Meeting July 13, 2005 at 6:30 p.m.
(Normal schedule, second Wednesday of odd-numbered months)
Millville Public Library, Gant Room
The Association of NJ Environmental Commissions
As many of our members are aware, ANJEC is a statewide non-profit organization that assists the efforts of environmental commissions, local officials, interested citizens, private organizations and government agencies. Their mission is to promote the public interest in natural resource protection, reclamation and sustainable development and to support environmental commissions working with community officials and concerned citizens. In our region they also work to protect the special resources of the Pinelands and the Delaware Bayshore.
The presentation will focus on smart growth and addressing myths regarding the ratable chase and the cost of open space preservation.
The Parvin Branch water quality assessment project in Vineland is out of the starting gate! After almost 3 years of negotiation delays with the state, NJDEP has finally approved the Quality Controls for the work plan, and the actual collection and analysis of water samples has begun. Two shallow test wells were installed and the first groundwater samples were collected this May. Stream water samples from three locations will be collected once a month for a one-year period, and macroinvertebrate sampling was conducted once in early June and will again be done at the end of August. The cloudy orange water is still flowing steadily every day from Parvins Branch into the Maurice River, and hopefully our assessment project will solve this water quality mystery. To date Citizens United has matched the $56,450 federal/state grant for this project with $33,441 of in-kind services and contributions. This is primarily due to the endless endeavors of CU water quality manager Fred Akers. A special thanks also needs to go to our consultant Omni for waiting out and assisting to overcome delays.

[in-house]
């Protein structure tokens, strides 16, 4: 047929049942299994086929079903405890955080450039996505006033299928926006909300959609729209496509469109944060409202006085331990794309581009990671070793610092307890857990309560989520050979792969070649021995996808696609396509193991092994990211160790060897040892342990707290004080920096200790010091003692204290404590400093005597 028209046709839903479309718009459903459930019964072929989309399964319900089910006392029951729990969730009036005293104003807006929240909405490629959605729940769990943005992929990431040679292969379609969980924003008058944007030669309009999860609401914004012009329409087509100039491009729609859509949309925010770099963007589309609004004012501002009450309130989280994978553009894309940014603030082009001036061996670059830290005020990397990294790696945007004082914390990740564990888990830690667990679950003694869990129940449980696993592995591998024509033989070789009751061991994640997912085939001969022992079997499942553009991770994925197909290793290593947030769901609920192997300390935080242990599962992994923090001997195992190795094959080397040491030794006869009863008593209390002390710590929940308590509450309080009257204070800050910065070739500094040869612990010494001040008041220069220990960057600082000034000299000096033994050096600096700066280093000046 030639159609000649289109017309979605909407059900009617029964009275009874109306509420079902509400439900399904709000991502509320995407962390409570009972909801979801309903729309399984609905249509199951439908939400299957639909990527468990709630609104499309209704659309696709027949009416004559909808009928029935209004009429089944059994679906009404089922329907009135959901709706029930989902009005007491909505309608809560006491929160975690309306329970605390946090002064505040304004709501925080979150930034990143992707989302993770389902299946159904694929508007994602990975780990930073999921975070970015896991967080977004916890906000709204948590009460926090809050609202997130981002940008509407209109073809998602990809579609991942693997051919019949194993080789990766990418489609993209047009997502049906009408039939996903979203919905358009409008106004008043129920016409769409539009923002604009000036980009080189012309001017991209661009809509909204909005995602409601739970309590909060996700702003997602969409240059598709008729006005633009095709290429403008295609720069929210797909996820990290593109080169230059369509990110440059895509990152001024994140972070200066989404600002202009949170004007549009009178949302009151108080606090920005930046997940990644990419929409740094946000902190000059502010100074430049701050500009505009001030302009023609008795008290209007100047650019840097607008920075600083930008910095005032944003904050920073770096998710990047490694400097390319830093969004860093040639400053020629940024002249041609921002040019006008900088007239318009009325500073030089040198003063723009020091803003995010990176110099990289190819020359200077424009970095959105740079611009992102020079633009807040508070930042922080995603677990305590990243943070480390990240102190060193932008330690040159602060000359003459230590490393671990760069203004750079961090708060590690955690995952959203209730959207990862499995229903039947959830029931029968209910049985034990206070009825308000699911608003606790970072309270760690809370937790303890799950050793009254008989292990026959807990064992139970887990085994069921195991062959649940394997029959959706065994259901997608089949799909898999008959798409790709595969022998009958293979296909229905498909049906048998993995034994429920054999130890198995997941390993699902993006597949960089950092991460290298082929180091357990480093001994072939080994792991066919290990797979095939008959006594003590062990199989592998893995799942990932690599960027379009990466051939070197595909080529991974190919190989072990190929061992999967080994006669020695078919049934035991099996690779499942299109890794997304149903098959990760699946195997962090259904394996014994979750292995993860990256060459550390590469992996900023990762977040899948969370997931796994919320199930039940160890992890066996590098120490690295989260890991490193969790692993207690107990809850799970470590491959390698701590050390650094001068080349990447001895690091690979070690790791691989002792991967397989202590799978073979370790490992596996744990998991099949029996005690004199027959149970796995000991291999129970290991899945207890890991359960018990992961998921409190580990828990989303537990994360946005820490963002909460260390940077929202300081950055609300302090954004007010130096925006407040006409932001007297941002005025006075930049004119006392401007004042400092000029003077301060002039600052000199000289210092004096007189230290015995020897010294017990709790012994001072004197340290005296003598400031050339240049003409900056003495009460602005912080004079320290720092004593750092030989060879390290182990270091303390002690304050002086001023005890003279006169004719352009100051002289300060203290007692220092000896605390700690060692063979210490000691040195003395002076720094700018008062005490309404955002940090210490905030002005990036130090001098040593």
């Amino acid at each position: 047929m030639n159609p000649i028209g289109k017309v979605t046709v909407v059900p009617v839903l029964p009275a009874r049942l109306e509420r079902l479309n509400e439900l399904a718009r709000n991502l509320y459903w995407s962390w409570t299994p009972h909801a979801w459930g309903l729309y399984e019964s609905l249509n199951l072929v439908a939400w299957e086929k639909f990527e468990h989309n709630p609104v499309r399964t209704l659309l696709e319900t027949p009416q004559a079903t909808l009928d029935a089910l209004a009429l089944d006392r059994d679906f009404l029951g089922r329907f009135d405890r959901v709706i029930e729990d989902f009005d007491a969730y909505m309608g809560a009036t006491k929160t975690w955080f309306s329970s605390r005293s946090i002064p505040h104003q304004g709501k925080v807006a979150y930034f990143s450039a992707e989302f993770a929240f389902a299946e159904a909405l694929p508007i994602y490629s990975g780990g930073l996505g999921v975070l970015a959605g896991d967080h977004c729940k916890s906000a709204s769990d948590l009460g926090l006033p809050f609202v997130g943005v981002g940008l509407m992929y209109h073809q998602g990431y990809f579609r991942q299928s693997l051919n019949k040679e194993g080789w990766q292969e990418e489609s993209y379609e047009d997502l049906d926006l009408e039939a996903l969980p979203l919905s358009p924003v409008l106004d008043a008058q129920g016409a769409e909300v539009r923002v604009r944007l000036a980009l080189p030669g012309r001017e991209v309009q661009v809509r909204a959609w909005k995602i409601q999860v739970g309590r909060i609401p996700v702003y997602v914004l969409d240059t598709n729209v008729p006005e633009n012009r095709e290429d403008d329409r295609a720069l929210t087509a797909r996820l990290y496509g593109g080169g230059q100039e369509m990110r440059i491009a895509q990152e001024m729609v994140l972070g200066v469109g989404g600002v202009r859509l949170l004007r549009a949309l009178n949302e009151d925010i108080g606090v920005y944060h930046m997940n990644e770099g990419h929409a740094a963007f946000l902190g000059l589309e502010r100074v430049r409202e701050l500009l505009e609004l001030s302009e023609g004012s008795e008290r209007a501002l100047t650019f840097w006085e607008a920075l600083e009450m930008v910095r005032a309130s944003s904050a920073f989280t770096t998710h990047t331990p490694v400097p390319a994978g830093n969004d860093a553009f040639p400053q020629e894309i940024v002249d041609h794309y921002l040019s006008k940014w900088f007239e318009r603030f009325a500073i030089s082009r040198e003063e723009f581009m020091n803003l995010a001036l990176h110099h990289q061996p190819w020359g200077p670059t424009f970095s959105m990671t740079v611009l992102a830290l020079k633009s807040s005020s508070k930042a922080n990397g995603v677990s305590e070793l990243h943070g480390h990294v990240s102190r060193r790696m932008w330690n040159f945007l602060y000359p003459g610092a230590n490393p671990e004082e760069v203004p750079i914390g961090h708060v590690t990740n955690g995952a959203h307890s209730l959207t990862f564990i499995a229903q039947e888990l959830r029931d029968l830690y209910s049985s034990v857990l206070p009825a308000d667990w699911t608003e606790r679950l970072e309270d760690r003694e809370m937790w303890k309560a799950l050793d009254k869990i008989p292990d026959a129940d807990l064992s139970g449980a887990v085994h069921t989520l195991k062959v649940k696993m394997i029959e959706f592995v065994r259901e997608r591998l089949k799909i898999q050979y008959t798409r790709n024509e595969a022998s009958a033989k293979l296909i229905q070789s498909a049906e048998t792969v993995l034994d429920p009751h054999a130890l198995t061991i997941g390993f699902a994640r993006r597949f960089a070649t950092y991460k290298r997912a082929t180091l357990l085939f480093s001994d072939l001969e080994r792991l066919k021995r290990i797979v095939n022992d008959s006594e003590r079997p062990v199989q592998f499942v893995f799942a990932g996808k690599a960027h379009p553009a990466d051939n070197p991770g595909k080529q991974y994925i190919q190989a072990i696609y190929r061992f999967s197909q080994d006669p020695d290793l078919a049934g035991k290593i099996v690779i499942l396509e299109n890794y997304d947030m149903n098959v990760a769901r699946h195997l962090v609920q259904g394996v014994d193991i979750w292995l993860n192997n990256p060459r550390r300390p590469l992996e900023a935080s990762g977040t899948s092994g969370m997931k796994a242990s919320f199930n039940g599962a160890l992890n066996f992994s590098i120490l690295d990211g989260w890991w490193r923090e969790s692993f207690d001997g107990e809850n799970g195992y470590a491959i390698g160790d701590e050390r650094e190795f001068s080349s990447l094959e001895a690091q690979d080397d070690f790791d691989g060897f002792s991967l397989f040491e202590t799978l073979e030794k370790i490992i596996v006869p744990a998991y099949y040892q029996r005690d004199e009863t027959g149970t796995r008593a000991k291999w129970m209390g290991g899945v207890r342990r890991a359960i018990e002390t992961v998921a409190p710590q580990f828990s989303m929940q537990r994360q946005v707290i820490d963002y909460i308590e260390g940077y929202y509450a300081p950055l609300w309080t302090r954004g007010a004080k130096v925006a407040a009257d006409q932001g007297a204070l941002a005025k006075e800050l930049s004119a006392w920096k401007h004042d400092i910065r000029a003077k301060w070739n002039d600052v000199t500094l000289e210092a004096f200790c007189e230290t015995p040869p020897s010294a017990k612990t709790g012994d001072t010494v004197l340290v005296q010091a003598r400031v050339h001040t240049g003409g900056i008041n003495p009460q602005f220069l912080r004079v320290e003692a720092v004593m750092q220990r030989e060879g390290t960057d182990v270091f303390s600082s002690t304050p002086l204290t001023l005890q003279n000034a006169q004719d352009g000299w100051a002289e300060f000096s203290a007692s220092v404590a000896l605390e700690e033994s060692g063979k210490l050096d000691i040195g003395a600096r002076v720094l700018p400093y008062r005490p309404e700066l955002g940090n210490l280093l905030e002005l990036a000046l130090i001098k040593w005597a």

A cold spring has negatively affected ospreys and we expect a large number of nest failures resulting in low productivity. Some of the most reliable nests have already failed. We will began banding the last week of June and will band late arrivals much of July.
The Annual Baydays proved to be a lot of fun. Saturday’s volunteers unfortunately had to contend with gnats galore, so much so that the creatures made headlines in some of the papers. But Sunday proved to be splendid. The boat rides and landscape painting were well attended. Many volunteers participated – a special thanks to Joanne Murphine for organizing our ranks. Those who helped out were Mary Lou Barbose, Ethan Aronoff, Tricia Dufford, Ron Swift, Jennifer Lookabaugh, Tricia Dufford, Ed Pio, Renee, Joseph and Kristen Scagnelli, and Jane and Ashley Galetto.
Cumberland County and the local conservation organizations have already begun to plan next year’s Raptor Festival – whoops make that Annual Eagle Festival. The committee has decided to go with the more recognizable star performer as the headliner. The education days will be brought back into the venue through the coordination of NJ Audubon Society’s Nature Center of Cape May. Members Leslie Ficcaglia (who serves as chair), Steve Eisenhauer, Renee Scagnelli and Jane Galetto are all part of the planning team.
We continue to participate in the PSEG Estuary Enhancement Program Advisory Committee. This June there have been two tours and an Advisory Coommittee meeting. PSEG updated the group on their progress to date to restore spartina alternaflora and other desirable vegetation to the marsh plain. The Cohansey, Dennis and Maurice River Twp. sites have reached the vegetative success criterion as defined by the DEP. Alloway Creek is approaching this goal. Commercial Township had drainage problems that have been improved, and it is now on a trajectory to success. The real test is whether these vegetative results can be maintained with minimal or no herbicide usage. The monitoring of fish reproduction in the restored areas was also reviewed, and a report on various sound and bubble techniques to keep fish from being affected by the nuclear plant’s intakes was presented. These techniques are being tested on a smaller scale than actual implementation. Each of the Bayshore restoration sites is reviewed for the percentage of the marsh plain that has met the restoration goals.